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Are You Asking Enough Questions?

Written by Chuck Olson

The other day I was reviewing some notes from Brad Lomenick’s book The Catalyst Leader and stumbled upon a section with a heading that snagged my curiosity: Seven Signs You’re Too Big For Your Britches. Now, who can resist THAT title, that invitation? Intrigued? Interested?

I was. And I am.

Lomenick parses out his provocative title with seven statements—a proverbial punch list for Kingdom leaders. Take a look at his seven declarations:

  1. You feel like you need an entourage everywhere you go.
  2. You’re unreachable, using systems and handlers to shield you from others.
  3. The only people you make time for are those who can do something for you.
  4. You speak and offer advice far more than you ask questions and take notes.
  5. You quit laughing, especially at yourself.
  6. You feel certain jobs are beneath you and would be offended if someone asked you to perform those tasks.
  7. You feel no one’s work ever meets your approval—except your own.

While each of these are worthy of a personal inventory, allow me to drill down on statement #4: You speak and offer advice far more than you ask questions and take notes.

Have you ever been in a meeting or had lunch with The Pontificator? It’s an avalanche of self-focused (and often self-promoting) declarations. There is little, if any, exchange of ideas. And noticeably MIA in the lopsided conversation is the place and priority of QUESTIONS.

In a word, questions are the launching pad of invention, the springboard of innovation. Great leaders have an obsession for great questions. They possess curiosity, humility, and an incurable posture of learning that shouts out that they are determined to expand their understanding of life and leadership.

Albert Einstein said, If I had an hour to solve a problem and my life depended on it, I would use the first 55 minutes determining the proper questions to ask.

Peter Drucker put it this way, My greatest strength as a consultant is to be ignorant and ask a few questions.

While some people collect coins, others stamps, I propose that a leader collect questions—questions that kick in the door of discovery. Here’s a few of my favorite questions to ask other leaders:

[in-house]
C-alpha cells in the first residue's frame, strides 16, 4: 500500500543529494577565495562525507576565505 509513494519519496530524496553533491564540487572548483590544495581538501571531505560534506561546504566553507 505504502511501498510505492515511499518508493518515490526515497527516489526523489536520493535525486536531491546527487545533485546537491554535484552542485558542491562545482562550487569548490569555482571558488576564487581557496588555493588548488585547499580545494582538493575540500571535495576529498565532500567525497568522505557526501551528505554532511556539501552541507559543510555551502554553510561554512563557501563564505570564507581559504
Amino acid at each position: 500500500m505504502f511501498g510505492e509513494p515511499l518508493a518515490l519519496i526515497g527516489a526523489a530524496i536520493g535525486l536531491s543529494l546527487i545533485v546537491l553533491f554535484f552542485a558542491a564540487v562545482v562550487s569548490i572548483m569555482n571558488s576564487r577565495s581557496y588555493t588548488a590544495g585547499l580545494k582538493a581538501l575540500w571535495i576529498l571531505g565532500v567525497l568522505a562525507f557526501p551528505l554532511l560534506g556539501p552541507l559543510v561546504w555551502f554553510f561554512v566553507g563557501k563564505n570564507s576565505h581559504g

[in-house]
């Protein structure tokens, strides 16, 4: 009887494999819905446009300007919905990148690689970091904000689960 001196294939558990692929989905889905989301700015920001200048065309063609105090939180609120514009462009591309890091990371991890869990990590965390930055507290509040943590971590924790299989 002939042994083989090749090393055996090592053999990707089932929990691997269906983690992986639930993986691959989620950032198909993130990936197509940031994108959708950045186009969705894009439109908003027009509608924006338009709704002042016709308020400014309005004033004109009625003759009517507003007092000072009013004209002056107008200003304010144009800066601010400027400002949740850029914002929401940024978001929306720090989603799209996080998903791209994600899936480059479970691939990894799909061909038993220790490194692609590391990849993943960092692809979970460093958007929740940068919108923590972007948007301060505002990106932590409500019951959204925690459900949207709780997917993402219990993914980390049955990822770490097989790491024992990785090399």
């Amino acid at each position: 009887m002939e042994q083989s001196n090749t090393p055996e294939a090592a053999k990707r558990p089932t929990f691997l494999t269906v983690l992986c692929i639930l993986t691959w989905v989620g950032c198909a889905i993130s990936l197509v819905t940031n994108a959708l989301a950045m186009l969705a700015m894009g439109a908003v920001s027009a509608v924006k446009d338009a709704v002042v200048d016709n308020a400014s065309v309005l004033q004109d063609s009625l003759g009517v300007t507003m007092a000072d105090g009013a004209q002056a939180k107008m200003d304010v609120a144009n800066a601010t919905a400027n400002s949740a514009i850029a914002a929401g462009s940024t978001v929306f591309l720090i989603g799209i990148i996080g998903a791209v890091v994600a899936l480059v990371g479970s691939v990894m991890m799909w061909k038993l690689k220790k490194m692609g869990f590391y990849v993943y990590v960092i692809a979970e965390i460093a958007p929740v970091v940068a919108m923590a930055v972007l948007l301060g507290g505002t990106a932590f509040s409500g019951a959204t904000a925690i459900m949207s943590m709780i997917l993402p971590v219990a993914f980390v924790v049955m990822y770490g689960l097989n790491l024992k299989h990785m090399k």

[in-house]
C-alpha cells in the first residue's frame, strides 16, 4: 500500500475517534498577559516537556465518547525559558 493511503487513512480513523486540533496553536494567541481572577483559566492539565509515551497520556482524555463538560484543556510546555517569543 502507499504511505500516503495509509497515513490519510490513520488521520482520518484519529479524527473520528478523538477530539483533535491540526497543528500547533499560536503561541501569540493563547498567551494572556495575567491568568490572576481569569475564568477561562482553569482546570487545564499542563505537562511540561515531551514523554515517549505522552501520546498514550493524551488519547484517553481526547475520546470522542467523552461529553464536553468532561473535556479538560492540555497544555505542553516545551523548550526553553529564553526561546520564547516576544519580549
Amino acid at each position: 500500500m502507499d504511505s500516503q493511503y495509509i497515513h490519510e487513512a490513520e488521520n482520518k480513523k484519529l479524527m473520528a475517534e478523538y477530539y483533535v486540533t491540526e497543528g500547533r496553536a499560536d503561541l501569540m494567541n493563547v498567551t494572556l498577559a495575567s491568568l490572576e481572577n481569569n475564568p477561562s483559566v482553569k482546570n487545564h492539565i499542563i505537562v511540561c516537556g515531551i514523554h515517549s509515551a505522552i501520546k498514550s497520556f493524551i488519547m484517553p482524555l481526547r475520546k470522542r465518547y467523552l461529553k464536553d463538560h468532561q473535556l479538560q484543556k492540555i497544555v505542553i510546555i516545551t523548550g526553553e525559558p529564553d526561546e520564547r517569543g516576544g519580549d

• What life event has most shaped your life and leadership?
  • What fears have you had to face?
  • What spiritual discipline/practice is most meaningful to the cultivation of your soul?
  • What have you learned from failure?
  • What would you tell your 20-year-old self?
  • What person or author has contributed most to your understanding of leadership?
  • How do you resist being complacent with your life? Your leadership? Your worldview?
  • How do you create space to hear from God?
  • What voices/messages have you had to amplify (or turn down) in your life and leadership?

Have some fun curating your own list of questions. But most of all, make a commitment that in your upcoming one-on-one conversations to speak less and ask more. The odds are in your favor that you’ll walk away a fuller, richer leader.

 

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Chuck Olson

As founder and president of Lead With Your Life, Dr. Chuck Olson is passionate about inspiring, resourcing and equipping Kingdom leaders to lead from the inside out.  To lead, not with the external shell of positions, achievements or titles, but from an internal commitment to a deep, abiding and transparent relationship with Jesus. Serving as a pastor and leadership coach for over forty years, Chuck has a track record of building these truths deep into the lives of both ministry and marketplace leaders.

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